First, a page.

Parents’ Guide: Helping Your Child Apply to Uni
We appreciate that as a parent you want the best for your child, especially when it comes to their education. For many students, university is the first proper taste of independence – and helping your child with their application is one of the last things you can do for them before they go it alone. It’s important to guide them through this process, ensuring that they make the best choices for both their education and wellbeing.
We’ve put together a list of ways you can help out with their uni application, from helping to choose their course to taking them to open days – you’ll be fully equipped to aid your child’s transition into higher education.
Choosing the Right Course
This isn’t a decision that you can make for them, in fact, you should probably take a step back when it comes to this because only your child will know the topic that they really want to study. There’s no point trying to convince them to sign up for a degree that isn’t suited to them, as this can lead to unhappiness in other areas of their life.
What you can do is help them choose the right course in their chosen area by researching what’s on offer. Remember, the aim is choosing the right path for your child to follow, so finding a course that satisfies their educational needs is the best way for you to help at this stage. Every student is different, and various courses cater for this. Some students perform better in coursework than exams, and others would benefit from a course with good industry links – it’s completely subjective, so find out what your child needs and base your research around this.
As a parent, you can offer guidance to your child if they aren’t too sure on the topic that they want to study. Taking a realistic attitude when approaching this is important; you can take a look at your child’s A-level choices and work out potential courses that are relevant to the subjects that they currently find interesting.
It is also important to assess your child’s skills. If they excel in a particular area, it may be wise for them to develop this at university level. If your child doesn’t know what they want their future career to be, think about their strengths, weaknesses and interests so that you can suggest potential career options that will suit them best, and from here you can put a plan in place to help them reach this goal.
Choosing the Right University
So you’ve found a few courses that meet your child’s educational needs, match their skills and give them some good career opportunities. The next step is finding which of these are ideal for them, and the best way to do this is by jumping in the car and going to see what it’s all about. Open days are a great way to get a feel for a city or town as well as the university and are a really important factor in deciding where your child will continue their education.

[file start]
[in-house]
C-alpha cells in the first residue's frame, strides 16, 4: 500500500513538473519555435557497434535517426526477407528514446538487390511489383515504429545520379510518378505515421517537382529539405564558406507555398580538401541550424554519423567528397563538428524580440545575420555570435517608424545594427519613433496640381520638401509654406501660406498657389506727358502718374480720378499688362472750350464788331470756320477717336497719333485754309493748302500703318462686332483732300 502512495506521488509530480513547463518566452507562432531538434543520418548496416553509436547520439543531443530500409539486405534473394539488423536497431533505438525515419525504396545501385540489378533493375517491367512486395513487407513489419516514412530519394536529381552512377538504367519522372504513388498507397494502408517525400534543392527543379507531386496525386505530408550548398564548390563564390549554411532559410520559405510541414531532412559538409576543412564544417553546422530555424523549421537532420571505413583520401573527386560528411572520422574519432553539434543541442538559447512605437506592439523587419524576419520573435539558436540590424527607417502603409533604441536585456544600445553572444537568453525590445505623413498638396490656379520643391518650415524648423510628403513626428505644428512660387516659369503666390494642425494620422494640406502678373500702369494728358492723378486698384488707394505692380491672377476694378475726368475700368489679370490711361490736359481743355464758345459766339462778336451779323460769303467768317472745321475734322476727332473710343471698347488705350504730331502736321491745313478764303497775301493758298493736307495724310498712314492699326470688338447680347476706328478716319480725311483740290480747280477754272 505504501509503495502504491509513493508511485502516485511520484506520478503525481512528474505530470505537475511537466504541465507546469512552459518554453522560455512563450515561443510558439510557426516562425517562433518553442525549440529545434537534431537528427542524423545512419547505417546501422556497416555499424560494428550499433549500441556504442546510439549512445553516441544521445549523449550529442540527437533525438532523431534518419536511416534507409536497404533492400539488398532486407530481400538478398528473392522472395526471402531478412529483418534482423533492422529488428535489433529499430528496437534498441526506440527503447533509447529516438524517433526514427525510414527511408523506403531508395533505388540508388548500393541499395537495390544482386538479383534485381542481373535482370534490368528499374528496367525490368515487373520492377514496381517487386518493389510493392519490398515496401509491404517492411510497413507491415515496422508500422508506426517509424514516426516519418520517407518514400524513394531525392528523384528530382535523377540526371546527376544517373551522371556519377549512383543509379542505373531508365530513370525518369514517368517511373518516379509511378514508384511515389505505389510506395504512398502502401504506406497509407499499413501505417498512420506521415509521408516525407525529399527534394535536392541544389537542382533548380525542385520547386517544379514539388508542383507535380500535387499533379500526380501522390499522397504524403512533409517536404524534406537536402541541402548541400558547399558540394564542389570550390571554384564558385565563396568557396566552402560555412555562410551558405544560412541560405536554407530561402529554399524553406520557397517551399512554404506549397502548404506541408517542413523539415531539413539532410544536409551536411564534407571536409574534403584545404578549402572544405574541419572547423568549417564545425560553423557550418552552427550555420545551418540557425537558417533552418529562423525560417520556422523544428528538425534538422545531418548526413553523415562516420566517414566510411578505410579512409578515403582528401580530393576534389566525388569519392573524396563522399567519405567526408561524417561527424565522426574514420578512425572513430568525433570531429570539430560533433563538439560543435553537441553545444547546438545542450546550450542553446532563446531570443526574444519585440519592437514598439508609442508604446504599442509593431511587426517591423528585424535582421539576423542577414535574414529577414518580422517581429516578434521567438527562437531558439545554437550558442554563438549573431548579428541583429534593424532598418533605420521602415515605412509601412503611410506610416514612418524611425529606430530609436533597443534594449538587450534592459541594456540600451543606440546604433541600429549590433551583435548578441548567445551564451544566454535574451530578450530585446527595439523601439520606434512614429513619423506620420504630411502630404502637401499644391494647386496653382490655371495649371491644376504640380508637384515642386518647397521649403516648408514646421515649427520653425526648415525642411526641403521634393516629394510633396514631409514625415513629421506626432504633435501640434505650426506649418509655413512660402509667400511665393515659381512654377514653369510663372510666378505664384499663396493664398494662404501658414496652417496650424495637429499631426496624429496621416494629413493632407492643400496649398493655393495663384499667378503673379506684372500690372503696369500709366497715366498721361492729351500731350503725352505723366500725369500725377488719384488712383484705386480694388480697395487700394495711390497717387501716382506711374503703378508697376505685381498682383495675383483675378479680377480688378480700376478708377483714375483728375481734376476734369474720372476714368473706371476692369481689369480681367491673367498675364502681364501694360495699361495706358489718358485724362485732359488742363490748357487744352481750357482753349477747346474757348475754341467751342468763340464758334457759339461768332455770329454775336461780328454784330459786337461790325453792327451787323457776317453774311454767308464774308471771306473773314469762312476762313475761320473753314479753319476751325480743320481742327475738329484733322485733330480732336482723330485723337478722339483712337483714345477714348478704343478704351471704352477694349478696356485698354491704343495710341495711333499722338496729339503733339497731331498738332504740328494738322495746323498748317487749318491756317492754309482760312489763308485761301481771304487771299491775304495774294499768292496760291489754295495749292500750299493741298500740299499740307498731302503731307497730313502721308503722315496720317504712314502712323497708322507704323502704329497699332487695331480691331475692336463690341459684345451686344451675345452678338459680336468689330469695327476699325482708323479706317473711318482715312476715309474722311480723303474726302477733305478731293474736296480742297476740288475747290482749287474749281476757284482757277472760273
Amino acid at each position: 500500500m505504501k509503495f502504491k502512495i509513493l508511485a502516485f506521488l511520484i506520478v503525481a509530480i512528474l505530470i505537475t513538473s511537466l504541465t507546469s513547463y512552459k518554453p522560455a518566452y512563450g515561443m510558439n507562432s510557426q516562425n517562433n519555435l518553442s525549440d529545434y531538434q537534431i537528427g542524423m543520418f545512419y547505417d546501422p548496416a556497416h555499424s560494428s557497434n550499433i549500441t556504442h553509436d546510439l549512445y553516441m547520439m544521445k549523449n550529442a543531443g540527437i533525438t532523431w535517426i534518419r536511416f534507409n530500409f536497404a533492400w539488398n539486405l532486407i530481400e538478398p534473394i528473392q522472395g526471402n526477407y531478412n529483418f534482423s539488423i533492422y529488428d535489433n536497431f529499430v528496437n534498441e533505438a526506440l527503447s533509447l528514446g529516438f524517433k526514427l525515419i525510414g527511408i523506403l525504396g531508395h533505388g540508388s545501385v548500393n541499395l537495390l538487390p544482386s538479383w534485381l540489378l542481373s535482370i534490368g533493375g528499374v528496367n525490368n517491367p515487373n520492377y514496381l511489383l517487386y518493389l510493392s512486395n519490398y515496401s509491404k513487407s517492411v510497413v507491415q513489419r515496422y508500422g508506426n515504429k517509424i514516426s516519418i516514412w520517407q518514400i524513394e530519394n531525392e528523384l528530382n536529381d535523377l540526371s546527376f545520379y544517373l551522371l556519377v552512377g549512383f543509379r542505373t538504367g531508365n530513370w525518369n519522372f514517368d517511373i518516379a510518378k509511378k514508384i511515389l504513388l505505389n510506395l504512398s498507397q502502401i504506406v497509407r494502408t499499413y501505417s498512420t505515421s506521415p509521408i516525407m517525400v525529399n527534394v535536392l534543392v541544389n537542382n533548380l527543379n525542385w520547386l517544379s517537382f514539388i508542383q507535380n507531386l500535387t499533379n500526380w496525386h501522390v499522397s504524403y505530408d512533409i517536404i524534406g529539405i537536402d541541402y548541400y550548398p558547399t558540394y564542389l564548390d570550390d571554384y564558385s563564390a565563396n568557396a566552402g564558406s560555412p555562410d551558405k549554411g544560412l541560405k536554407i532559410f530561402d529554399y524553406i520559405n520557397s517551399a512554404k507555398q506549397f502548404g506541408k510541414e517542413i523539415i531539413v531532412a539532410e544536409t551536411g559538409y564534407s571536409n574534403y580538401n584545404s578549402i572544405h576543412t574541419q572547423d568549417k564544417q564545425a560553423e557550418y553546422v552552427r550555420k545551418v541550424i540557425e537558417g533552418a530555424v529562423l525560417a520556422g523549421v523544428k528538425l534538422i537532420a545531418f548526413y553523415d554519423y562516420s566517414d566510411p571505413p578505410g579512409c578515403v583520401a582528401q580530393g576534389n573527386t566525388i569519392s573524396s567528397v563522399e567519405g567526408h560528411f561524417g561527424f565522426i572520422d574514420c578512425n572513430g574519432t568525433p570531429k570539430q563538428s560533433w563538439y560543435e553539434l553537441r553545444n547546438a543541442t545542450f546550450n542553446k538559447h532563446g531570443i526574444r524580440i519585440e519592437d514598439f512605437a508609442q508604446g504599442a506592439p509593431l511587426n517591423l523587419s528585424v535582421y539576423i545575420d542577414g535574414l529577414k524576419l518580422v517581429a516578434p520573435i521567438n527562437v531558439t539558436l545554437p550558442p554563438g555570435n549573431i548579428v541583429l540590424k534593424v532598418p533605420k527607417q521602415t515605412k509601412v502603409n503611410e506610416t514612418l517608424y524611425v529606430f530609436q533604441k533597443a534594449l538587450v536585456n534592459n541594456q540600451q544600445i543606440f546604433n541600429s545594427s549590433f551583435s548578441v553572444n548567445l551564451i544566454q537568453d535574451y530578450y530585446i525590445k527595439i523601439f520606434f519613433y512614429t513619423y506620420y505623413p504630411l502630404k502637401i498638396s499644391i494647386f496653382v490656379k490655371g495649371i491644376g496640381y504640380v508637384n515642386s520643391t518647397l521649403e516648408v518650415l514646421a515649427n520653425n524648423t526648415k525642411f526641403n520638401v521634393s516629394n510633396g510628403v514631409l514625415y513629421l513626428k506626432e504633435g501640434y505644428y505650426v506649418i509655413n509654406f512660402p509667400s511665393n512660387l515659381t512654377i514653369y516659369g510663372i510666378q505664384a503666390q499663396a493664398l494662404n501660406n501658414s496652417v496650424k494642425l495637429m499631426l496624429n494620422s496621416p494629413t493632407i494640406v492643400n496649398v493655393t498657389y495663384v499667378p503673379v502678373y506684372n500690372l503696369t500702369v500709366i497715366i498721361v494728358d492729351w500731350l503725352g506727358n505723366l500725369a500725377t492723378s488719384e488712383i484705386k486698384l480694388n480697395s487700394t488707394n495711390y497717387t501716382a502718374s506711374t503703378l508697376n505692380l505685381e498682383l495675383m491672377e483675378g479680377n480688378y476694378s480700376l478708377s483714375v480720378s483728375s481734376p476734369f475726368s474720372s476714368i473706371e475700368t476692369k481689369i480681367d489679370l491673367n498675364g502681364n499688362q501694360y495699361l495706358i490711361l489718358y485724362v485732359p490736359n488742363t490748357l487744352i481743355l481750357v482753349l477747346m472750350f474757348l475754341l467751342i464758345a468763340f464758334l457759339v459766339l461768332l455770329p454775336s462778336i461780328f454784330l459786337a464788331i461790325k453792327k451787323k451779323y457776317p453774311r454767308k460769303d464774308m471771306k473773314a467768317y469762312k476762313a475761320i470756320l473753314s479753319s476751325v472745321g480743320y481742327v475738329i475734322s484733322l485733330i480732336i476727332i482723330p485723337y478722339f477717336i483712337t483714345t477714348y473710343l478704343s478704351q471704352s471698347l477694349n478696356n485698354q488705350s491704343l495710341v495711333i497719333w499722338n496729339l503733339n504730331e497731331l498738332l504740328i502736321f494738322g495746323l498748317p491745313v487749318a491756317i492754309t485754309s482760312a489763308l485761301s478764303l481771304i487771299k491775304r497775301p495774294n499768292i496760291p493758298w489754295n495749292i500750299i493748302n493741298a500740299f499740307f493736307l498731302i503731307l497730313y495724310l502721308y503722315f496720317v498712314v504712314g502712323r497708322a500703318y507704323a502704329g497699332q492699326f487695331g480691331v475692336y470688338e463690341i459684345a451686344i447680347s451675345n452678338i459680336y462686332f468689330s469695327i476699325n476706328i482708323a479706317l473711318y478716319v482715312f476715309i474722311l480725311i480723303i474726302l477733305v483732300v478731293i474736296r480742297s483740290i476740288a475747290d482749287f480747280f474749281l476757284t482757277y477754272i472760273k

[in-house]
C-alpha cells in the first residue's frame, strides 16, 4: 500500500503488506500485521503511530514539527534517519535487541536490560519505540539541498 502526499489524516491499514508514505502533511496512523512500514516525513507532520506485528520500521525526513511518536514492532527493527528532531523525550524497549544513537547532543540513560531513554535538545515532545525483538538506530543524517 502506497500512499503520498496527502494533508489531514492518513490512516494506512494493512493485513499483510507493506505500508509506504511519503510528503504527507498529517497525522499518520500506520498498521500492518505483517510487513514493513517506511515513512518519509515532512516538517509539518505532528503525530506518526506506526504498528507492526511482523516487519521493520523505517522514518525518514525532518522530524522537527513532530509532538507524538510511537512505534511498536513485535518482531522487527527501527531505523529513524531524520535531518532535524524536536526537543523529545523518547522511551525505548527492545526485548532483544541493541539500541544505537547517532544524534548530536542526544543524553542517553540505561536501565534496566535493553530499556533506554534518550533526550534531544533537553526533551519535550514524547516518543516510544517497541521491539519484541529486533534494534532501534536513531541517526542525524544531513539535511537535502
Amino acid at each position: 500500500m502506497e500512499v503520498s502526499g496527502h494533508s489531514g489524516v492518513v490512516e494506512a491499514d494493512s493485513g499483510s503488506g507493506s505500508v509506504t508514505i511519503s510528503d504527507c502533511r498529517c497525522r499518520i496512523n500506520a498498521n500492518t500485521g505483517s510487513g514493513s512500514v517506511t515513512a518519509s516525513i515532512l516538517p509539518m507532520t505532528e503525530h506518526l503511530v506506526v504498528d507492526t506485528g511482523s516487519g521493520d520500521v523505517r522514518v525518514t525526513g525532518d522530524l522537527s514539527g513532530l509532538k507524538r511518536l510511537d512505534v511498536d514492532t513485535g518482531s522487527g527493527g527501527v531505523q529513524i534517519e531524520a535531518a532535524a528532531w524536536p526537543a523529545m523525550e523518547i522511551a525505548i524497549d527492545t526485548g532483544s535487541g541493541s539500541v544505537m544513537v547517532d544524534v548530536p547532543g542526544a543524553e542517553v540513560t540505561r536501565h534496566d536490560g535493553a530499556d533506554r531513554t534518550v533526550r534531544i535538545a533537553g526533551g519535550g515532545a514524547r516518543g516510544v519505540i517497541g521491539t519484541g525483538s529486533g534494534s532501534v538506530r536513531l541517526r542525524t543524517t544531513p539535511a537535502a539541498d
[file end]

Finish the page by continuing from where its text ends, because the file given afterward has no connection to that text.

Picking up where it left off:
As your child is committing the next three years of their life to university (maybe more), the location of where they choose to study is ultimately their decision. As a parent, you should give them everything that they need to make that choice. Taking them to meet university tutors will help them to find out what they can expect from the course, and to see if it’s right for them. Look around the city or town, find out about the student areas, and generally soak in the atmosphere – all of this will help your child to decide if that university is right for them.
This is also a good time to take a look at accommodation options, to find out the type of housing where your child will feel most comfortable, and to explore what the city has to offer. The first year at university is often a transitionary period, and students need to have everything to hand as they are learning the ropes and finding out how to look after themselves. The best accommodation gives parents peace of mind, and it ensures you that your child is living somewhere that looks after the needs of the students.
Consider your child’s wellbeing when advising them on university choices – this is probably their first opportunity to leave home and take care of themselves, so it’s important that they can cope with university life. The ideal university is far away enough from home for your child to develop and become independent, while being close enough for you to help them if the pressures of university get too much.
The Application Process
There are a few elements that universities consider when looking at applications for their courses, but one of the most important is the personal statement. This is an opportunity for your child to really express their personality and persuade the university why they are right for that degree. UCAS recommends that there are two main areas to address: why you’re applying and what makes you suitable.
If your child’s personal statement covers these points, the next step is making sure it reads properly, as errors in spelling and grammar can be damaging to university applications. Read over their writing to make sure it flows, and ask others to take a look at it for them. After giving them feedback, your child will then be able to redraft their personal statement (UCAS recommends doing this a few times), in order to give themselves the best chance at gaining a place on that course.
It’s Ultimately Their Decision
University is the first step towards independence. It’s a time when your child will have to start making serious decisions for themselves. They have a lot to weigh up when deciding how they want to spend the next few years of their life, and as a parent your job is, of course, to give them the guidance that they need to make the choice that’s best for them.